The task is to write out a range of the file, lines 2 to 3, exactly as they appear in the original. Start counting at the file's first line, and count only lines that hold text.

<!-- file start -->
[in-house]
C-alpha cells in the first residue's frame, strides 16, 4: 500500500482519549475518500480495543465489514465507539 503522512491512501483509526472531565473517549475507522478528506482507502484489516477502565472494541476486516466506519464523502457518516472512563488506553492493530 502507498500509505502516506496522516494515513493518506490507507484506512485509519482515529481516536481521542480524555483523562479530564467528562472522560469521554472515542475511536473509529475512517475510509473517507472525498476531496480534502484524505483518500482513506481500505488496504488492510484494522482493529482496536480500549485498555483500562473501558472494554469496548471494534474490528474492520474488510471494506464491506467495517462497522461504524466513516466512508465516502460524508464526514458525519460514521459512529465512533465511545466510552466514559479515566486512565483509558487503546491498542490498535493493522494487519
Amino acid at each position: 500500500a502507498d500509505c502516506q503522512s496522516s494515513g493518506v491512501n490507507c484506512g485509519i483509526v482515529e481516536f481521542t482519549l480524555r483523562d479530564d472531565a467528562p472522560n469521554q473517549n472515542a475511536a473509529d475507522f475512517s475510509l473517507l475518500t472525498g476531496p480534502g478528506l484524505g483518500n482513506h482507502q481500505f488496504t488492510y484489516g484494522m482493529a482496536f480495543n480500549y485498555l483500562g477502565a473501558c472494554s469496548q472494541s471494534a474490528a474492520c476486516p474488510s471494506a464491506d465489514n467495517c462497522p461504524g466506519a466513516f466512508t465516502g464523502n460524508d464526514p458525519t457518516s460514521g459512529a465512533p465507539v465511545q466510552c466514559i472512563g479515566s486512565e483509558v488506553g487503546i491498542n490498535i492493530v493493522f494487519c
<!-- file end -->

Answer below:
C-alpha cells in the first residue's frame, strides 16, 4: 500500500482519549475518500480495543465489514465507539 503522512491512501483509526472531565473517549475507522478528506482507502484489516477502565472494541476486516466506519464523502457518516472512563488506553492493530 502507498500509505502516506496522516494515513493518506490507507484506512485509519482515529481516536481521542480524555483523562479530564467528562472522560469521554472515542475511536473509529475512517475510509473517507472525498476531496480534502484524505483518500482513506481500505488496504488492510484494522482493529482496536480500549485498555483500562473501558472494554469496548471494534474490528474492520474488510471494506464491506467495517462497522461504524466513516466512508465516502460524508464526514458525519460514521459512529465512533465511545466510552466514559479515566486512565483509558487503546491498542490498535493493522494487519
Amino acid at each position: 500500500a502507498d500509505c502516506q503522512s496522516s494515513g493518506v491512501n490507507c484506512g485509519i483509526v482515529e481516536f481521542t482519549l480524555r483523562d479530564d472531565a467528562p472522560n469521554q473517549n472515542a475511536a473509529d475507522f475512517s475510509l473517507l475518500t472525498g476531496p480534502g478528506l484524505g483518500n482513506h482507502q481500505f488496504t488492510y484489516g484494522m482493529a482496536f480495543n480500549y485498555l483500562g477502565a473501558c472494554s469496548q472494541s471494534a474490528a474492520c476486516p474488510s471494506a464491506d465489514n467495517c462497522p461504524g466506519a466513516f466512508t465516502g464523502n460524508d464526514p458525519t457518516s460514521g459512529a465512533p465507539v465511545q466510552c466514559i472512563g479515566s486512565e483509558v488506553g487503546i491498542n490498535i492493530v493493522f494487519c